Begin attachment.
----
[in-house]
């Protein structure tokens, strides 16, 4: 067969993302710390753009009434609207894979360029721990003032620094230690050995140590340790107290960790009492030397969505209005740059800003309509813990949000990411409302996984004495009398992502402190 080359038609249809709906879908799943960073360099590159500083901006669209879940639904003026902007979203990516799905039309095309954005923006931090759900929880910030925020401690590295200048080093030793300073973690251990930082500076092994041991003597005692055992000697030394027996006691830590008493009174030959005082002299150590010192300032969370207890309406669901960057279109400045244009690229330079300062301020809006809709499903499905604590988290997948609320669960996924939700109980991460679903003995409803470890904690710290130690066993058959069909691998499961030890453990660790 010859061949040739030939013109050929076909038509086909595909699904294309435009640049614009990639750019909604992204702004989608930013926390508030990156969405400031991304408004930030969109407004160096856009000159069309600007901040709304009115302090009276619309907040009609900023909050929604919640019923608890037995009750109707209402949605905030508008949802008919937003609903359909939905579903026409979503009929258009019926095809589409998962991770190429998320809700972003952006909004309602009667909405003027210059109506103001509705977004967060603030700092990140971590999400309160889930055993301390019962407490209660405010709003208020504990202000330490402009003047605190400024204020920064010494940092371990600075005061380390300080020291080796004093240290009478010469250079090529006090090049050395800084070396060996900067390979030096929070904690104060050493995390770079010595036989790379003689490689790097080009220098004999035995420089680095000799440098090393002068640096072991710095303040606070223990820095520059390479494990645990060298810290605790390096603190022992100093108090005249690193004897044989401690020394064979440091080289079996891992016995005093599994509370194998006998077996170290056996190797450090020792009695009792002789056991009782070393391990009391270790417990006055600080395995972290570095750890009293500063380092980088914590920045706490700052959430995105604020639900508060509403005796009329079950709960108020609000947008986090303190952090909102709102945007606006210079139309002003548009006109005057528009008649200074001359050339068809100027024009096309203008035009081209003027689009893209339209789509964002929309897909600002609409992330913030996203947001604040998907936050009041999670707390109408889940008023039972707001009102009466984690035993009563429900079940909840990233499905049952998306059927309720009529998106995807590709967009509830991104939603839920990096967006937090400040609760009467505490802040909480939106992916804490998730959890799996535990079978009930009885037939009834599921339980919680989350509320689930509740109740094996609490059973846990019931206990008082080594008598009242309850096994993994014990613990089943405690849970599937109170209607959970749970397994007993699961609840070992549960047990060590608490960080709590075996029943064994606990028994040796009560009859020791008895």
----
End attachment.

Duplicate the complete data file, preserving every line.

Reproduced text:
[in-house]
């Protein structure tokens, strides 16, 4: 067969993302710390753009009434609207894979360029721990003032620094230690050995140590340790107290960790009492030397969505209005740059800003309509813990949000990411409302996984004495009398992502402190 080359038609249809709906879908799943960073360099590159500083901006669209879940639904003026902007979203990516799905039309095309954005923006931090759900929880910030925020401690590295200048080093030793300073973690251990930082500076092994041991003597005692055992000697030394027996006691830590008493009174030959005082002299150590010192300032969370207890309406669901960057279109400045244009690229330079300062301020809006809709499903499905604590988290997948609320669960996924939700109980991460679903003995409803470890904690710290130690066993058959069909691998499961030890453990660790 010859061949040739030939013109050929076909038509086909595909699904294309435009640049614009990639750019909604992204702004989608930013926390508030990156969405400031991304408004930030969109407004160096856009000159069309600007901040709304009115302090009276619309907040009609900023909050929604919640019923608890037995009750109707209402949605905030508008949802008919937003609903359909939905579903026409979503009929258009019926095809589409998962991770190429998320809700972003952006909004309602009667909405003027210059109506103001509705977004967060603030700092990140971590999400309160889930055993301390019962407490209660405010709003208020504990202000330490402009003047605190400024204020920064010494940092371990600075005061380390300080020291080796004093240290009478010469250079090529006090090049050395800084070396060996900067390979030096929070904690104060050493995390770079010595036989790379003689490689790097080009220098004999035995420089680095000799440098090393002068640096072991710095303040606070223990820095520059390479494990645990060298810290605790390096603190022992100093108090005249690193004897044989401690020394064979440091080289079996891992016995005093599994509370194998006998077996170290056996190797450090020792009695009792002789056991009782070393391990009391270790417990006055600080395995972290570095750890009293500063380092980088914590920045706490700052959430995105604020639900508060509403005796009329079950709960108020609000947008986090303190952090909102709102945007606006210079139309002003548009006109005057528009008649200074001359050339068809100027024009096309203008035009081209003027689009893209339209789509964002929309897909600002609409992330913030996203947001604040998907936050009041999670707390109408889940008023039972707001009102009466984690035993009563429900079940909840990233499905049952998306059927309720009529998106995807590709967009509830991104939603839920990096967006937090400040609760009467505490802040909480939106992916804490998730959890799996535990079978009930009885037939009834599921339980919680989350509320689930509740109740094996609490059973846990019931206990008082080594008598009242309850096994993994014990613990089943405690849970599937109170209607959970749970397994007993699961609840070992549960047990060590608490960080709590075996029943064994606990028994040796009560009859020791008895």